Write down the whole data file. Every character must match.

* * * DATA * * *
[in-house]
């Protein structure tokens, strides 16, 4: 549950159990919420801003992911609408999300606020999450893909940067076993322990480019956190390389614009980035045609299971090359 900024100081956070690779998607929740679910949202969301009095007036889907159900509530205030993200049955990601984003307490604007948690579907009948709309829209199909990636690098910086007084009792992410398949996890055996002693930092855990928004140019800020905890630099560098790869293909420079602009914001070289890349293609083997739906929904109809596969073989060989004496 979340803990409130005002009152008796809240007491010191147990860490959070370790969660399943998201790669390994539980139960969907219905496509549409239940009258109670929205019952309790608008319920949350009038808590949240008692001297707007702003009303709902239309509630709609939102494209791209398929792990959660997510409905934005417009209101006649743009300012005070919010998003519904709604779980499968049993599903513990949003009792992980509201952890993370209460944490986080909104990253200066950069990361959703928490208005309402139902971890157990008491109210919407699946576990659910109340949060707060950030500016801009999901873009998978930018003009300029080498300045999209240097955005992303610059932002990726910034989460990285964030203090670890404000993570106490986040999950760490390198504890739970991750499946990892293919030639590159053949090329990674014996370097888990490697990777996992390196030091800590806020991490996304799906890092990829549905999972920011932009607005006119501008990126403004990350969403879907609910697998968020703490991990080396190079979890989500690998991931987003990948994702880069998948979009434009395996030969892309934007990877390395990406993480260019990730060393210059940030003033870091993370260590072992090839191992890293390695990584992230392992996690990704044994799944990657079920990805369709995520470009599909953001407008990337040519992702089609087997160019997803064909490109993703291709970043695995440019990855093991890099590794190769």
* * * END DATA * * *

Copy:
[in-house]
């Protein structure tokens, strides 16, 4: 549950159990919420801003992911609408999300606020999450893909940067076993322990480019956190390389614009980035045609299971090359 900024100081956070690779998607929740679910949202969301009095007036889907159900509530205030993200049955990601984003307490604007948690579907009948709309829209199909990636690098910086007084009792992410398949996890055996002693930092855990928004140019800020905890630099560098790869293909420079602009914001070289890349293609083997739906929904109809596969073989060989004496 979340803990409130005002009152008796809240007491010191147990860490959070370790969660399943998201790669390994539980139960969907219905496509549409239940009258109670929205019952309790608008319920949350009038808590949240008692001297707007702003009303709902239309509630709609939102494209791209398929792990959660997510409905934005417009209101006649743009300012005070919010998003519904709604779980499968049993599903513990949003009792992980509201952890993370209460944490986080909104990253200066950069990361959703928490208005309402139902971890157990008491109210919407699946576990659910109340949060707060950030500016801009999901873009998978930018003009300029080498300045999209240097955005992303610059932002990726910034989460990285964030203090670890404000993570106490986040999950760490390198504890739970991750499946990892293919030639590159053949090329990674014996370097888990490697990777996992390196030091800590806020991490996304799906890092990829549905999972920011932009607005006119501008990126403004990350969403879907609910697998968020703490991990080396190079979890989500690998991931987003990948994702880069998948979009434009395996030969892309934007990877390395990406993480260019990730060393210059940030003033870091993370260590072992090839191992890293390695990584992230392992996690990704044994799944990657079920990805369709995520470009599909953001407008990337040519992702089609087997160019997803064909490109993703291709970043695995440019990855093991890099590794190769």